After festival screenings in 2014, Fever was released by Artsploitation Films in May 2016. For additional details on the DVD and the film itself please see their site.
Fever is a French crime story (not to be confused with the German drama directed Elfi Mikesch) about two young boys studying literature and philosophy who, in the opening seconds of the film have murdered a woman in her apartment. This happens off screen, with just a few sounds of the death being heard. This impersonal act starts the whole thing moving and gets to the core themes in a story where they have decided that without motive, without even knowing the victim it’s not really a crime. Getting away with something like this has come up in thrillers of the past, like Hitchcock’s classic Strangers on a Train; but this premise and the way it begins might have more in common with Rope with its intellectual duo of killers. But to sell this as a suspense thriller or even a straightforward murder mystery would be incorrect, and this jumping off point is used to take the plot into a more unusual direction than you’d probably be expecting. While the title of the film and the song it refers to suggest this is going to be a slow burning drama, pacing aside it’s a decidedly colder affair.
There’s a great sense of unease running through the story, aided by the desaturated visual colour scheme and the choice of eerie vocals in the soundtrack which are accompanied by a few moments of sparse percussion along the way. This is in contrast to the locations on offer with their stylish Parisian streets and the human warmth of restaurants and homes which the two leads spend much of their time in. They did this because they could, not because of any social problems or difficult upbringings. They do their homework and eat out, and this sense of normality becomes ever more awkward as the weight of the deed becomes heavier on their minds.
Initially Damien (Martin Loizillon) is the more confident of the two, he gives out all the bravado and has more disrespect for his family than his friend Pierre (Pierre Moure) who is more reserved and shows the first signs of a guilty conscious. The dual nature of their personalities is given a lot of time, and to keep things intersting their roles do not stay fixed as things progress. Things are not helped by a lost glove outside the crime scene and police reports of DNA under the victim’s fingernails, neither do the growing suspicions of Zoé (Julie-Marie Parmentier) who works at the opticians across the street from the death. In a standard thriller plot all this would lead into mounting tensions, police action and a slow descent into paranoia as things unravel and the walls start to close in. But it’s here that it takes an unusual approach and the character drama becomes something unexpected.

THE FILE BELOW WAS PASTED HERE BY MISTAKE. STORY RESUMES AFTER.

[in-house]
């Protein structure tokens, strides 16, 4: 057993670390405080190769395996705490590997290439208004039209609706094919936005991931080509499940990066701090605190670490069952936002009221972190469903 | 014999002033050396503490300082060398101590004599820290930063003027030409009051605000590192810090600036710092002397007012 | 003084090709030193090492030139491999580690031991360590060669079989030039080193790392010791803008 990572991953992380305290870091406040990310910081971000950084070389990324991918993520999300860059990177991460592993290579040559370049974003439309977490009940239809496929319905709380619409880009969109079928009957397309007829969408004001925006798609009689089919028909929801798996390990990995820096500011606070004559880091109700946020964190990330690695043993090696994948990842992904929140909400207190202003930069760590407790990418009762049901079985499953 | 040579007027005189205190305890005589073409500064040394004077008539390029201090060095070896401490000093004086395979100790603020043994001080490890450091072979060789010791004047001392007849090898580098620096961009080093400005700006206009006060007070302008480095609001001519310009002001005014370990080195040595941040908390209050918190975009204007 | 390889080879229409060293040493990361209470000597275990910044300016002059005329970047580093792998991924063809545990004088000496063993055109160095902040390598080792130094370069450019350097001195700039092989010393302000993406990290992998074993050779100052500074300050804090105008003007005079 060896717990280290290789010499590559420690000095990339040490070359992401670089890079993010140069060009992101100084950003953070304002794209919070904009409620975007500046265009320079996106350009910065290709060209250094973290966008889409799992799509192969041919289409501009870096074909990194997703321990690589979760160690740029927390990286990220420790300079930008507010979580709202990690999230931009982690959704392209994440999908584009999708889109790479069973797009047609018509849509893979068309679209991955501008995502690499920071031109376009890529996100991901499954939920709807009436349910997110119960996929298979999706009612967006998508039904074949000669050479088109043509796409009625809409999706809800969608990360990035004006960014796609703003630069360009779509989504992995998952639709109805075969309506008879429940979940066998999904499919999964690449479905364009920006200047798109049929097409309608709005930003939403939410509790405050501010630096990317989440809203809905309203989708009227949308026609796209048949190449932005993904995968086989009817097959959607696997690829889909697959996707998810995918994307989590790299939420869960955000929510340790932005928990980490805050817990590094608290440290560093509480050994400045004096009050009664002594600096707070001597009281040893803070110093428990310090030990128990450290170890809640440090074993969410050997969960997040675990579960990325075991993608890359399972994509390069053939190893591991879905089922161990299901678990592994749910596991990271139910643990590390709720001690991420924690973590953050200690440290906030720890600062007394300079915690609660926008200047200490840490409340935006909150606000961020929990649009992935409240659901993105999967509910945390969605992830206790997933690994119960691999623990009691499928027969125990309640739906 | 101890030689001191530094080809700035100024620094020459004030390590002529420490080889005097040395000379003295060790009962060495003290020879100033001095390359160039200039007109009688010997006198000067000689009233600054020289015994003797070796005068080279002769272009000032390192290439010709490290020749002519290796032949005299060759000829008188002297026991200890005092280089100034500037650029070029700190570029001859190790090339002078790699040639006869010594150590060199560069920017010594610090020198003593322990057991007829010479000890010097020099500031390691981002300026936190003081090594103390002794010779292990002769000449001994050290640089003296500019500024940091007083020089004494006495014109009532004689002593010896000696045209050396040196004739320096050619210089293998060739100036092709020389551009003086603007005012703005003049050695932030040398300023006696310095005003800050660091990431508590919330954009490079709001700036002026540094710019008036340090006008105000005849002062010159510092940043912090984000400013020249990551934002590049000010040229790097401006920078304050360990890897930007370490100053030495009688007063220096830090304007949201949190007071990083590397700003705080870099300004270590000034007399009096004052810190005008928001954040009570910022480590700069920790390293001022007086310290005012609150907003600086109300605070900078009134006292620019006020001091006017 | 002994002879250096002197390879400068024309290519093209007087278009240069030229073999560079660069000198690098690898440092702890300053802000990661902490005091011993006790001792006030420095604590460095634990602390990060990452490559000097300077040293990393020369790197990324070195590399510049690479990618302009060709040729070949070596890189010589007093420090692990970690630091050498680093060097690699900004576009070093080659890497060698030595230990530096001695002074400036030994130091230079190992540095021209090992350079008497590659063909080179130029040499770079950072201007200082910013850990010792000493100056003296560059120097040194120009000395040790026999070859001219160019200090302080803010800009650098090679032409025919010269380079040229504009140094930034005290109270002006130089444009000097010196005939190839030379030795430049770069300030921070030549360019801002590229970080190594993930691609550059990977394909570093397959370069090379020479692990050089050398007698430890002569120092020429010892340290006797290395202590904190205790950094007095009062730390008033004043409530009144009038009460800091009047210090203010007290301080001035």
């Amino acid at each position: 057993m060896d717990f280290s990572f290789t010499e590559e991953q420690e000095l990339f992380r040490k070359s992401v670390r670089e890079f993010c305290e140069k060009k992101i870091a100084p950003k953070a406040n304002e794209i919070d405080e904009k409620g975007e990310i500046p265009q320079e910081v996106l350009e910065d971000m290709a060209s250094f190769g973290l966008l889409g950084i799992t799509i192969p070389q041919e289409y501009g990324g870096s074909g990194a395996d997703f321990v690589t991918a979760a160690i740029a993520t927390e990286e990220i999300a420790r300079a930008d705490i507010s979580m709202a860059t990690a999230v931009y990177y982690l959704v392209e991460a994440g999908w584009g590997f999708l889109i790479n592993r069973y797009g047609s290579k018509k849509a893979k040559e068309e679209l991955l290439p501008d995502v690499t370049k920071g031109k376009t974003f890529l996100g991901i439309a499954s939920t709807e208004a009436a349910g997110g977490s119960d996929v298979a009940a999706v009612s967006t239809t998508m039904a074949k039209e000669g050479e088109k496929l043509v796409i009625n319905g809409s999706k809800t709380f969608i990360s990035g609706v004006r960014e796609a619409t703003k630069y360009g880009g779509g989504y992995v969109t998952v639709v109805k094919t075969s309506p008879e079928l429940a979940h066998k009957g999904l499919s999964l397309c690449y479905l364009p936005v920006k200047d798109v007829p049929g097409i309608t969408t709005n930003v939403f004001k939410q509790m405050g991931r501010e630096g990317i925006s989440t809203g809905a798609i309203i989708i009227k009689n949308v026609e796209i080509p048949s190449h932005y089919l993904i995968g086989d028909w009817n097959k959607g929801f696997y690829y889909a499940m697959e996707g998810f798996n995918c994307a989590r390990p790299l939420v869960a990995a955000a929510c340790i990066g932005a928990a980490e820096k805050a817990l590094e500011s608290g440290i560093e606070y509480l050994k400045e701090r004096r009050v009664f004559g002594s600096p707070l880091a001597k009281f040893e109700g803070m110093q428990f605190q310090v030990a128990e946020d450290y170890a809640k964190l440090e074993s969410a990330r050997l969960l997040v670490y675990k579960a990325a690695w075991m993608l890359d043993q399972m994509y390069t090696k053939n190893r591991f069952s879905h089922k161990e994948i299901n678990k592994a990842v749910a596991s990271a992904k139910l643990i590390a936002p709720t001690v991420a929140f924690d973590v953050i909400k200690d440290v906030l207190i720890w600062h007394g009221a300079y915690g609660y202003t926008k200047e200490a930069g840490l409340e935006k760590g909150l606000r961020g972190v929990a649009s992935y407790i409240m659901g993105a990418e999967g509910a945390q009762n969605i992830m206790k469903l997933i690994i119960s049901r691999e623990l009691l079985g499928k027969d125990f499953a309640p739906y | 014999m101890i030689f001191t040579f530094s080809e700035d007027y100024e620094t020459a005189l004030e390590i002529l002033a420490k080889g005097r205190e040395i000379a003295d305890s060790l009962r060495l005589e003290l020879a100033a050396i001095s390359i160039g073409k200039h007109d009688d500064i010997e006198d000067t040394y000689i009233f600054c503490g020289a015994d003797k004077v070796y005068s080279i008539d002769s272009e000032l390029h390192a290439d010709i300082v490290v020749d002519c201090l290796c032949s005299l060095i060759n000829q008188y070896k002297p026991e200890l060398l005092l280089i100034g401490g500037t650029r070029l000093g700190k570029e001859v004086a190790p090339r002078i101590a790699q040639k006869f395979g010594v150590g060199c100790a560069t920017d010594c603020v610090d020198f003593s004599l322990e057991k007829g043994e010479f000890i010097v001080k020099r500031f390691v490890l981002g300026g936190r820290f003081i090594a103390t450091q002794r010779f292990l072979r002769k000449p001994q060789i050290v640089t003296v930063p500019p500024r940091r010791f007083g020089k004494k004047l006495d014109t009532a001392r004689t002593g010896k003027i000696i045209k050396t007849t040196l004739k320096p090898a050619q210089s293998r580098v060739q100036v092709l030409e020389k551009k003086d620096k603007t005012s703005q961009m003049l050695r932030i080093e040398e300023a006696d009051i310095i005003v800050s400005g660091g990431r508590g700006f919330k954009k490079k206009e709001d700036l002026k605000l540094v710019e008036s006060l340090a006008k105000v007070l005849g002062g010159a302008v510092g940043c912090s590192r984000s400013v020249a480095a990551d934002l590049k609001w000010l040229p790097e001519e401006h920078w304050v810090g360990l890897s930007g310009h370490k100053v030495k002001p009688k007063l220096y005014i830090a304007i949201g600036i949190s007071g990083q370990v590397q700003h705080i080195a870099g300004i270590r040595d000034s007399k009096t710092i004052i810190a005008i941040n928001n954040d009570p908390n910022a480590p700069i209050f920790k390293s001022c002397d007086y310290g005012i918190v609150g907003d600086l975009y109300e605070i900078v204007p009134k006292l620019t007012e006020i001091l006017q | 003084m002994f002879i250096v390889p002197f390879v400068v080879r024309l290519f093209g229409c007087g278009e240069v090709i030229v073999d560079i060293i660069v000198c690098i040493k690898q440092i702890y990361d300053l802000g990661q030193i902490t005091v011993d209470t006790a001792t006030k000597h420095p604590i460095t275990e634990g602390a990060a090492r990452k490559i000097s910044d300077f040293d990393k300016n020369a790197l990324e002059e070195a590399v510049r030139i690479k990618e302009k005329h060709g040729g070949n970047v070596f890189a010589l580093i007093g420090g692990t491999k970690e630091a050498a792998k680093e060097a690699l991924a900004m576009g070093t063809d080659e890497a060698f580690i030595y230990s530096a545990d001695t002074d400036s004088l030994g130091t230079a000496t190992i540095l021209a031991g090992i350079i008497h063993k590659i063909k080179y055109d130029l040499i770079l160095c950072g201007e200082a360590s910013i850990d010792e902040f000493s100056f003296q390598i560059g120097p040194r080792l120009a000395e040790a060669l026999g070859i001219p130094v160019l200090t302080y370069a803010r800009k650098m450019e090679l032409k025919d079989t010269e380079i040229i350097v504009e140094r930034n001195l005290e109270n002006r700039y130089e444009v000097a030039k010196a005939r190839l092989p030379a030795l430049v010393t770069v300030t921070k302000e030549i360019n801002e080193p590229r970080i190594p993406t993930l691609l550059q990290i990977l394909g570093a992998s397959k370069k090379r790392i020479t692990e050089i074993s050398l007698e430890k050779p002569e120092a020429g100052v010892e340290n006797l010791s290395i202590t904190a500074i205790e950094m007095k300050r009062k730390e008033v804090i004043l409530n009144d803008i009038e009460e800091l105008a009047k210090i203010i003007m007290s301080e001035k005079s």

While some setup is given to Pierre’s potential romantic interest threatening to strain his friendship with Damien, this is soon cut off by the second act which sees them taking time off for study during the summer. The growing shadow of their individual family heritage during the Second World War becomes a plot element when Pierre begins to suspect one of his relatives of being a Vichy government administrator (a Nazi collaborator) and this begins a new tangent that seemingly comes out of nowhere. The suspense atmosphere from the opening is drained away and replaced by something that is thought provoking, but not entirely effective. Meanwhile Zoé finds herself unable to act on the possible evidence she has found, instead obsessing over the murder and finding her own domestic situation coming under pressure.
This kind of meditation on the nature of evil, and whether those who act (or do not act) in immoral situations is a interesting element to add. The possibility of having to live with this knowledge or the idea that getting away with a crime is worse than confessing offers plenty of food for thought. But this is in conflict with the other plot strands which have been woven in since the beginning, and the lack of standard procedural elements mean it lacks drama – particularly when so much time is spent in the optometry store or with Zoé’s boyfriend melodrama. While there are certainly a few tense moments in the climax, the pacing and focus of the narrative is cold and distance much like it’s main characters. Personal crises are reached and big questions are asked, but it never builds a real sense of urgency. Rather than ever threatening to boil over it just sort of simmers for most of the duration. It’s a story which will certainly make you think after the fact but don’t expect any kind of immediate gratification when the credits roll.